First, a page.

Effort is harder to measure but no less important than time. The simple truth is that thinking is hard work, and we generally avoid doing any more than is absolutely necessary. As with brevity, you work hard so they don’t have to. The harder you make people work to understand what you’re saying, the more of their time you take and the less value you add to them.
By making it easy for them to understand, you also do yourself a favor, because they will be much more likely to repay you by accepting your logic. Make your “product” user-friendly by making your reasoning transparent, using plain language that all can understand, and illustrating your reasoning with stories, analogies, visuals and concrete examples.
When companies create profits, they build equity which strengthens their balance sheets and provides resources to generate future profits. It’s the same way with personal communication. As you build a reputation for delivering good value through lean communication, you are building personal equity in the form of credibility.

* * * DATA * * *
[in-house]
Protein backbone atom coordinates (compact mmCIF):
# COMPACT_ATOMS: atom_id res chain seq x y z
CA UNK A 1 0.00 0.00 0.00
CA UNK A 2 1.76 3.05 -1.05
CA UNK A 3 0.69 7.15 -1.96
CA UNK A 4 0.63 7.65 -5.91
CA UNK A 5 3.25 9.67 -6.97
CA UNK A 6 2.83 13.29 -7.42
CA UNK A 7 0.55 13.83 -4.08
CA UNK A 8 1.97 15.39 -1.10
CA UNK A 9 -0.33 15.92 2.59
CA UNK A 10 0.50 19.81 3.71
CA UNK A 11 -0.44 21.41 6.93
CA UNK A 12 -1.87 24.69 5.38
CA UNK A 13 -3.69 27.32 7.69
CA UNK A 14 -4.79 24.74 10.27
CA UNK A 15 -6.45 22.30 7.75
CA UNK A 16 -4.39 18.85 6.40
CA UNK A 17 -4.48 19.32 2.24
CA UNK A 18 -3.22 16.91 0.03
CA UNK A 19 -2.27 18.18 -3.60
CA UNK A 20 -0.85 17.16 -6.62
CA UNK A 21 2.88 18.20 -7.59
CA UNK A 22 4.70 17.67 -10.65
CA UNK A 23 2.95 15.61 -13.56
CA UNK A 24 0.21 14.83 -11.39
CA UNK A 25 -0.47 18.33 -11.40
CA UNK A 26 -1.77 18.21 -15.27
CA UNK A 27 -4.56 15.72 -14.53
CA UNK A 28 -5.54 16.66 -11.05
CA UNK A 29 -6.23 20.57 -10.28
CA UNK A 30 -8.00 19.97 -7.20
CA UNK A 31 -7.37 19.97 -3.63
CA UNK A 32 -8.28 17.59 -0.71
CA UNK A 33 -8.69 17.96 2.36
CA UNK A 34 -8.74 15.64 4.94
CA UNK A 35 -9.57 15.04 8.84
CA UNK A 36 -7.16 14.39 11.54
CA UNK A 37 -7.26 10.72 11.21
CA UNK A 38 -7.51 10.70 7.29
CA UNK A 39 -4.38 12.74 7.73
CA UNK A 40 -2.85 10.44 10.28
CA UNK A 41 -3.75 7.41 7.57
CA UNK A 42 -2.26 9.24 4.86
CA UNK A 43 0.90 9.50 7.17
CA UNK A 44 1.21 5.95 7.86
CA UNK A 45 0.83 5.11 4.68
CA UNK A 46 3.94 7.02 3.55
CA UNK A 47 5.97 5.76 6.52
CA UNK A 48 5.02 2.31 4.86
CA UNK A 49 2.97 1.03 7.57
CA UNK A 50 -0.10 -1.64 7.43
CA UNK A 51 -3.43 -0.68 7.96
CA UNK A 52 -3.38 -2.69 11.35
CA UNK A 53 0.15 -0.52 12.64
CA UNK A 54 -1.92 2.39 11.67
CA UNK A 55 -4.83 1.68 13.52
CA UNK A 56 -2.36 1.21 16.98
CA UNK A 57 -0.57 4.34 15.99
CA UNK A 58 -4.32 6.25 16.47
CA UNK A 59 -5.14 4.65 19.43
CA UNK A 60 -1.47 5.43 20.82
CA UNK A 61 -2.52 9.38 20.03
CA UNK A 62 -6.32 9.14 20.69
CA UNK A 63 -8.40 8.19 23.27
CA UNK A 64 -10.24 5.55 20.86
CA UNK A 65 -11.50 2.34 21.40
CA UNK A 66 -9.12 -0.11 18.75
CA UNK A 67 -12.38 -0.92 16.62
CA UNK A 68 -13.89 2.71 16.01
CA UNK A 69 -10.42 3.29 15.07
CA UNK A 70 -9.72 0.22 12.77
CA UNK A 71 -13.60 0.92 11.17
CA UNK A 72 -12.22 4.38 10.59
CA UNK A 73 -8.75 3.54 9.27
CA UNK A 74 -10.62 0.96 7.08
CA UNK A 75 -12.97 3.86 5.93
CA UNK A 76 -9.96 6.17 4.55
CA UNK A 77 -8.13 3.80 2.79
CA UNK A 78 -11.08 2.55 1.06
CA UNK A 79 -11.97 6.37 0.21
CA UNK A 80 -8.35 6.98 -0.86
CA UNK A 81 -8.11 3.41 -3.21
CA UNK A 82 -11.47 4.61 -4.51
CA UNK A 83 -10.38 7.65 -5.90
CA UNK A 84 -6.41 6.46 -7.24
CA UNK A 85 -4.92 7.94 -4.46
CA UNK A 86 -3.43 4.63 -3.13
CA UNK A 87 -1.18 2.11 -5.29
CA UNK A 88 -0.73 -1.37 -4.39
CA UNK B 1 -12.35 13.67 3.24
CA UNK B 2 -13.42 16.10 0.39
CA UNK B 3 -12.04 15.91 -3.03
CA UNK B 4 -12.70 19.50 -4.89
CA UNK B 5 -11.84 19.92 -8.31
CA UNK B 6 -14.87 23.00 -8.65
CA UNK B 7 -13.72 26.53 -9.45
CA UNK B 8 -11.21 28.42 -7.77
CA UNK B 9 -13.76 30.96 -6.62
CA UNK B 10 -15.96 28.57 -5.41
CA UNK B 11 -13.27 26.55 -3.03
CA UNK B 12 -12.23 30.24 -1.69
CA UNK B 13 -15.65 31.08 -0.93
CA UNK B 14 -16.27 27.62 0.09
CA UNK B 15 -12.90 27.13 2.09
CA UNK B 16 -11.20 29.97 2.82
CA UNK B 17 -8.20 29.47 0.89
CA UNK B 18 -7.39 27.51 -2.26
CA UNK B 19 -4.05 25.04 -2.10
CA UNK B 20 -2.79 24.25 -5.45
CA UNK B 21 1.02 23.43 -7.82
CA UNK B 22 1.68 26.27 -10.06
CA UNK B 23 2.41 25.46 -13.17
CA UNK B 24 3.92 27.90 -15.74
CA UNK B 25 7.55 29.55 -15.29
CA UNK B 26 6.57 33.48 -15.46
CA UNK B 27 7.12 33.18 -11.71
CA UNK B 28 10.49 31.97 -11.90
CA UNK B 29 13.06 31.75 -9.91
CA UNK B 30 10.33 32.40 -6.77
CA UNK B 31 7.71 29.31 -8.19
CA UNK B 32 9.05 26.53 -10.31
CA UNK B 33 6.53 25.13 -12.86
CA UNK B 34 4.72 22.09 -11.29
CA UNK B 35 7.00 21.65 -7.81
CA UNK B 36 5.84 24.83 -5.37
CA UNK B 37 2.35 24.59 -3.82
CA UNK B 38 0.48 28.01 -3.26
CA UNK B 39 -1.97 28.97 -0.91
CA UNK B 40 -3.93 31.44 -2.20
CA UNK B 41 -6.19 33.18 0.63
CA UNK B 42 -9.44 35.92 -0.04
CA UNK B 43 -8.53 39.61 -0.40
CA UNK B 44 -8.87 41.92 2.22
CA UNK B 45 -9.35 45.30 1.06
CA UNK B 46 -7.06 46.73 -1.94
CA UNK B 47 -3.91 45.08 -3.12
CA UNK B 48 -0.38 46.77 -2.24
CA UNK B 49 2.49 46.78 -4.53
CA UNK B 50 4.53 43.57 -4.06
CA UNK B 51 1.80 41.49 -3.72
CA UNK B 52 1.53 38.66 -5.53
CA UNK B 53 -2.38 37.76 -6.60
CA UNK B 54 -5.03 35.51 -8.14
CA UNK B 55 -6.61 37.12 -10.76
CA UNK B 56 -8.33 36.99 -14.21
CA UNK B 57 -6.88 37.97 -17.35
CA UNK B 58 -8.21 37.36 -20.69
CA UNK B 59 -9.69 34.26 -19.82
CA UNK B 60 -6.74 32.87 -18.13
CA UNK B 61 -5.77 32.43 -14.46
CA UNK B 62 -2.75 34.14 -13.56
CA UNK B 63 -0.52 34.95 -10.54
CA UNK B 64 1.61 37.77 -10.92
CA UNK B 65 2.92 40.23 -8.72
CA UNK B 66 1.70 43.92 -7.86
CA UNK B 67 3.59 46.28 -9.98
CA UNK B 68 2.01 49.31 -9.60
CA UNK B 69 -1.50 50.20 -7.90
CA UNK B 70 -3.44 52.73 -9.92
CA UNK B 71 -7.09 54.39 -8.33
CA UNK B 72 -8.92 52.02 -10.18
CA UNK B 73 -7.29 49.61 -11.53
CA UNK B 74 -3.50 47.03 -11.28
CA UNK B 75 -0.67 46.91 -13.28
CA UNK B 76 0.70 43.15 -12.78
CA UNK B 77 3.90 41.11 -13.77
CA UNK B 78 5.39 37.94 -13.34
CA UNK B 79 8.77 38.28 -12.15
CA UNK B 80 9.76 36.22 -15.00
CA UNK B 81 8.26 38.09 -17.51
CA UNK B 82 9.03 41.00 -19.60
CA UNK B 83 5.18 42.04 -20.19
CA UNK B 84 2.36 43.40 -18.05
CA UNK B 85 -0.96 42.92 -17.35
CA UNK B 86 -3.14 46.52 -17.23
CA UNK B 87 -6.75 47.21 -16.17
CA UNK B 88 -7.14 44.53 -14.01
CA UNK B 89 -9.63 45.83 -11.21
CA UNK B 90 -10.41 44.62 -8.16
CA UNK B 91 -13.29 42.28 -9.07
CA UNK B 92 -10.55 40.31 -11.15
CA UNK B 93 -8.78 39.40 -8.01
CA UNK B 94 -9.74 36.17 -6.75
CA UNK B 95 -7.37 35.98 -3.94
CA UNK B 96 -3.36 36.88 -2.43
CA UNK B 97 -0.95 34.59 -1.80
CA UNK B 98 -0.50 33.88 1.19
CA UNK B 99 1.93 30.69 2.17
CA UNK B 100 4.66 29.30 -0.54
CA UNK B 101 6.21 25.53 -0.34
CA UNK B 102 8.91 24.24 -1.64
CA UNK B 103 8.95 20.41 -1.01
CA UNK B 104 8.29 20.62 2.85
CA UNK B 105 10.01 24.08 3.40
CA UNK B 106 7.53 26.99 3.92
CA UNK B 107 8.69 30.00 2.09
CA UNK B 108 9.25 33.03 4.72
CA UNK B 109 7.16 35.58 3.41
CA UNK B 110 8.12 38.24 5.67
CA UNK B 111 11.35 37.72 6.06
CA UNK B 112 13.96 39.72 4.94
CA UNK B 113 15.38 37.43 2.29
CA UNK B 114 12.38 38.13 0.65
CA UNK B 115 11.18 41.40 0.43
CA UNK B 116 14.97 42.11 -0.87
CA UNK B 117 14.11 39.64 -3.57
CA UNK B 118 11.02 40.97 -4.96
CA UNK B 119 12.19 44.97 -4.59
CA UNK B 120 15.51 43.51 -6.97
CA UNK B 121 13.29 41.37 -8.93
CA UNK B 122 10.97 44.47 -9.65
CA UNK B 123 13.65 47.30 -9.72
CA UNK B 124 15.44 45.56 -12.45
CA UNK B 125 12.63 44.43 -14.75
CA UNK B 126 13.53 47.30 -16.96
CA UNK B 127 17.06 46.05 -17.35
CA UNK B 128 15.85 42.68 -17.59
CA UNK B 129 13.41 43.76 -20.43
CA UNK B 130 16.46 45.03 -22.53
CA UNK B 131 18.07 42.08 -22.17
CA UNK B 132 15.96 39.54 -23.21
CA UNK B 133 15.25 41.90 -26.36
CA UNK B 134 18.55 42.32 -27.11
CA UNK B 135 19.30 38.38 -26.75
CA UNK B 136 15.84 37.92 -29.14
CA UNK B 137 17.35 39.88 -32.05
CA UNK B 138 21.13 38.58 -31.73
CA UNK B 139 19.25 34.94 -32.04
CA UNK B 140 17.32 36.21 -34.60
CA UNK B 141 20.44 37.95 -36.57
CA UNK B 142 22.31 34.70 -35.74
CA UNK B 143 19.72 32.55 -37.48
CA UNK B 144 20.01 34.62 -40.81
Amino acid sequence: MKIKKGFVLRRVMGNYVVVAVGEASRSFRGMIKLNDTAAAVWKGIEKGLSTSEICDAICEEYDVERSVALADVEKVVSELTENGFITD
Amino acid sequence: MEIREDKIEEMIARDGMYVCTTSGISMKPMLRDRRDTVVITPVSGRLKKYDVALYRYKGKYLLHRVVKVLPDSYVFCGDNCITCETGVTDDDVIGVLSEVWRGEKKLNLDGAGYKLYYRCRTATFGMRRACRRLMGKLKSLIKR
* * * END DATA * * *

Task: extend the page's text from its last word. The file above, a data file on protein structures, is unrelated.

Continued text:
Credibility can lead to the Matthew Effect, the idea that the rich get richer. By consistently delivering a Return, at low cost in time and effort, you will generate greater trust, with more decision makers who will require less verification of your arguments and facts, and accordingly save time over the long run—for yourself and for others. That is priceless, whether you can put a dollar value on it or not.